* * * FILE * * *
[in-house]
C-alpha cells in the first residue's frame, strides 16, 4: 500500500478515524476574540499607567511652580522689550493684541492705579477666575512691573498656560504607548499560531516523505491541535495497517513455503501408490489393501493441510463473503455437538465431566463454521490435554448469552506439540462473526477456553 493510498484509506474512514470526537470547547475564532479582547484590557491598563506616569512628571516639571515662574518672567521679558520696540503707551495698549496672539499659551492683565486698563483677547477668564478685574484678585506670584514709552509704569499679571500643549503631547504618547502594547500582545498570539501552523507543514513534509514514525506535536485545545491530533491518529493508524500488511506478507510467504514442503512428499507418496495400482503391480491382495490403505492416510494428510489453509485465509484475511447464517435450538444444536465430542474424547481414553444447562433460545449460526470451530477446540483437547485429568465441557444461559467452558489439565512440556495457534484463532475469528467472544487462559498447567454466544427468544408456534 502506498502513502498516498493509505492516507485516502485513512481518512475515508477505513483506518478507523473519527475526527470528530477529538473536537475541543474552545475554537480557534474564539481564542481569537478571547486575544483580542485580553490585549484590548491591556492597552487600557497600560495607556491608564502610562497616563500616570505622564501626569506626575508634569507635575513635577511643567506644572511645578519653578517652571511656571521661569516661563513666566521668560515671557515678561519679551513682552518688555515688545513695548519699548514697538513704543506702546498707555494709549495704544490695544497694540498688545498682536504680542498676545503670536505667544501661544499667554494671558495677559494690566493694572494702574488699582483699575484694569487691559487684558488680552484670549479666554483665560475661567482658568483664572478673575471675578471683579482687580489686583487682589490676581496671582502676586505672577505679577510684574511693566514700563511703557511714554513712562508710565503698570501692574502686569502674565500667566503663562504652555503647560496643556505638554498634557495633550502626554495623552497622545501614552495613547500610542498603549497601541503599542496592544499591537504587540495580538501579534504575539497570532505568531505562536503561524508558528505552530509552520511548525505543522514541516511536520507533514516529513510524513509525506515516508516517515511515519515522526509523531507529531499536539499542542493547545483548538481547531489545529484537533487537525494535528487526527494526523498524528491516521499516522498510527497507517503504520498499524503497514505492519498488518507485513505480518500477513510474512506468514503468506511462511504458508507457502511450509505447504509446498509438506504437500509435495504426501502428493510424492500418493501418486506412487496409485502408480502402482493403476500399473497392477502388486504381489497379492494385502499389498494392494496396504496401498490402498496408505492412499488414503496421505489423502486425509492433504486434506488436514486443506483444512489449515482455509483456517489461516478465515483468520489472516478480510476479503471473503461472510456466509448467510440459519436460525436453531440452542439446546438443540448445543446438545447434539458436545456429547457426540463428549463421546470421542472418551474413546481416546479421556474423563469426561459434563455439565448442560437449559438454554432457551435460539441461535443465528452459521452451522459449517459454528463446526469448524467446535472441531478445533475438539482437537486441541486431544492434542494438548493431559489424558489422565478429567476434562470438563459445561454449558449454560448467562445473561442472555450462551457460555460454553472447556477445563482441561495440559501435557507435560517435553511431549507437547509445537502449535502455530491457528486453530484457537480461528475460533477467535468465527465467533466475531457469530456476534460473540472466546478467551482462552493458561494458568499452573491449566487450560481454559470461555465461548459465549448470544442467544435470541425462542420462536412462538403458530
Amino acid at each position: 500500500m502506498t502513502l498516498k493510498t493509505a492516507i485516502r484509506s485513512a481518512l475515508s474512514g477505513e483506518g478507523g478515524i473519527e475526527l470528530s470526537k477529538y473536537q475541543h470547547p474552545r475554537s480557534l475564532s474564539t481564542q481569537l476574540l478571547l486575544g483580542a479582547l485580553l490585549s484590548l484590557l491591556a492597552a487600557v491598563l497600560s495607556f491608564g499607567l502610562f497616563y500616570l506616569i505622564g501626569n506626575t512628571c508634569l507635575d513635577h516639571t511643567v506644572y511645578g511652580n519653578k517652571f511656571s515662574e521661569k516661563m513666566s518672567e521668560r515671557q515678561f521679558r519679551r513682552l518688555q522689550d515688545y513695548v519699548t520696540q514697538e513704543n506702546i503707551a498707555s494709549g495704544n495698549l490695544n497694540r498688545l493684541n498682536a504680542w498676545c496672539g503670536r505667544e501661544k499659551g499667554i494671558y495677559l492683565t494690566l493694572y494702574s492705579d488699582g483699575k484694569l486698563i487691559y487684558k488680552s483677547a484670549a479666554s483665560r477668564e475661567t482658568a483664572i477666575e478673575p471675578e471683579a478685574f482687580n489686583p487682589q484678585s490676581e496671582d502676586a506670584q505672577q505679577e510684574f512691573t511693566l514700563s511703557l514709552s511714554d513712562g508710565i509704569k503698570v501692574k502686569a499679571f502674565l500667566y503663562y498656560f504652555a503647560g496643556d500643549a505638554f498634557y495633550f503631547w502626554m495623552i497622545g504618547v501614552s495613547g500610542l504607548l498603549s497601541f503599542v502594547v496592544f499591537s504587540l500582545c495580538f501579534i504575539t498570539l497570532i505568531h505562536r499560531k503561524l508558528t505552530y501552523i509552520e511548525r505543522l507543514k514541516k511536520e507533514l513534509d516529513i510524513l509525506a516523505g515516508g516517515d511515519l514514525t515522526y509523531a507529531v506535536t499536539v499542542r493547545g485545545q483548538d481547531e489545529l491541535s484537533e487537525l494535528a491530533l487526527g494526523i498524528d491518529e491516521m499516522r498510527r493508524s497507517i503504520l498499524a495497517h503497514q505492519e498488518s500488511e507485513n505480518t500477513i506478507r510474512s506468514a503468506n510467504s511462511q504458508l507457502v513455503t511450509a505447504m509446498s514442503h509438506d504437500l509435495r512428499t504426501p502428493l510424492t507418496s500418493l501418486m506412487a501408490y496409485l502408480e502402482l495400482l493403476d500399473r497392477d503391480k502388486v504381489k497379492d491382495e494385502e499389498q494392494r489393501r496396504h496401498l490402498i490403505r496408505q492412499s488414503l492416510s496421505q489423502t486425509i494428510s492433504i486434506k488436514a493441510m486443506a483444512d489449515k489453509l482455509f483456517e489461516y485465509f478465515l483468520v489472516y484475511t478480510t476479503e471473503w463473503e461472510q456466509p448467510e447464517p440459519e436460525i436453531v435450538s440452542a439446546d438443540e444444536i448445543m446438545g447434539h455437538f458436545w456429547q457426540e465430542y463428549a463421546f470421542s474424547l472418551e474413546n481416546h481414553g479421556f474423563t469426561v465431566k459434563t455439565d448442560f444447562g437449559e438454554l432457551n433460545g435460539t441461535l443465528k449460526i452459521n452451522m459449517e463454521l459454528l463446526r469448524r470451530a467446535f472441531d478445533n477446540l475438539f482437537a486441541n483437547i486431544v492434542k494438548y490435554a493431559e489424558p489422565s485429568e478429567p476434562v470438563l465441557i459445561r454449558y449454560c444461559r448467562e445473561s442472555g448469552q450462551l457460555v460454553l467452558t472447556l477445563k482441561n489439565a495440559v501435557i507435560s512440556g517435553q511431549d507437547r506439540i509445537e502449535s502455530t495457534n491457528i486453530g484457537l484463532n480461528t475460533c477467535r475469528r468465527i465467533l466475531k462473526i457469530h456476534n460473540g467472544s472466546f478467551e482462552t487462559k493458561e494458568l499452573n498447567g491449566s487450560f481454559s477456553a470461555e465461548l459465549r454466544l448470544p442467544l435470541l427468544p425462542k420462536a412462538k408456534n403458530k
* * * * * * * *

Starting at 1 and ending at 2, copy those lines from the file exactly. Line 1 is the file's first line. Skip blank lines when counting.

[in-house]
C-alpha cells in the first residue's frame, strides 16, 4: 500500500478515524476574540499607567511652580522689550493684541492705579477666575512691573498656560504607548499560531516523505491541535495497517513455503501408490489393501493441510463473503455437538465431566463454521490435554448469552506439540462473526477456553 493510498484509506474512514470526537470547547475564532479582547484590557491598563506616569512628571516639571515662574518672567521679558520696540503707551495698549496672539499659551492683565486698563483677547477668564478685574484678585506670584514709552509704569499679571500643549503631547504618547502594547500582545498570539501552523507543514513534509514514525506535536485545545491530533491518529493508524500488511506478507510467504514442503512428499507418496495400482503391480491382495490403505492416510494428510489453509485465509484475511447464517435450538444444536465430542474424547481414553444447562433460545449460526470451530477446540483437547485429568465441557444461559467452558489439565512440556495457534484463532475469528467472544487462559498447567454466544427468544408456534 502506498502513502498516498493509505492516507485516502485513512481518512475515508477505513483506518478507523473519527475526527470528530477529538473536537475541543474552545475554537480557534474564539481564542481569537478571547486575544483580542485580553490585549484590548491591556492597552487600557497600560495607556491608564502610562497616563500616570505622564501626569506626575508634569507635575513635577511643567506644572511645578519653578517652571511656571521661569516661563513666566521668560515671557515678561519679551513682552518688555515688545513695548519699548514697538513704543506702546498707555494709549495704544490695544497694540498688545498682536504680542498676545503670536505667544501661544499667554494671558495677559494690566493694572494702574488699582483699575484694569487691559487684558488680552484670549479666554483665560475661567482658568483664572478673575471675578471683579482687580489686583487682589490676581496671582502676586505672577505679577510684574511693566514700563511703557511714554513712562508710565503698570501692574502686569502674565500667566503663562504652555503647560496643556505638554498634557495633550502626554495623552497622545501614552495613547500610542498603549497601541503599542496592544499591537504587540495580538501579534504575539497570532505568531505562536503561524508558528505552530509552520511548525505543522514541516511536520507533514516529513510524513509525506515516508516517515511515519515522526509523531507529531499536539499542542493547545483548538481547531489545529484537533487537525494535528487526527494526523498524528491516521499516522498510527497507517503504520498499524503497514505492519498488518507485513505480518500477513510474512506468514503468506511462511504458508507457502511450509505447504509446498509438506504437500509435495504426501502428493510424492500418493501418486506412487496409485502408480502402482493403476500399473497392477502388486504381489497379492494385502499389498494392494496396504496401498490402498496408505492412499488414503496421505489423502486425509492433504486434506488436514486443506483444512489449515482455509483456517489461516478465515483468520489472516478480510476479503471473503461472510456466509448467510440459519436460525436453531440452542439446546438443540448445543446438545447434539458436545456429547457426540463428549463421546470421542472418551474413546481416546479421556474423563469426561459434563455439565448442560437449559438454554432457551435460539441461535443465528452459521452451522459449517459454528463446526469448524467446535472441531478445533475438539482437537486441541486431544492434542494438548493431559489424558489422565478429567476434562470438563459445561454449558449454560448467562445473561442472555450462551457460555460454553472447556477445563482441561495440559501435557507435560517435553511431549507437547509445537502449535502455530491457528486453530484457537480461528475460533477467535468465527465467533466475531457469530456476534460473540472466546478467551482462552493458561494458568499452573491449566487450560481454559470461555465461548459465549448470544442467544435470541425462542420462536412462538403458530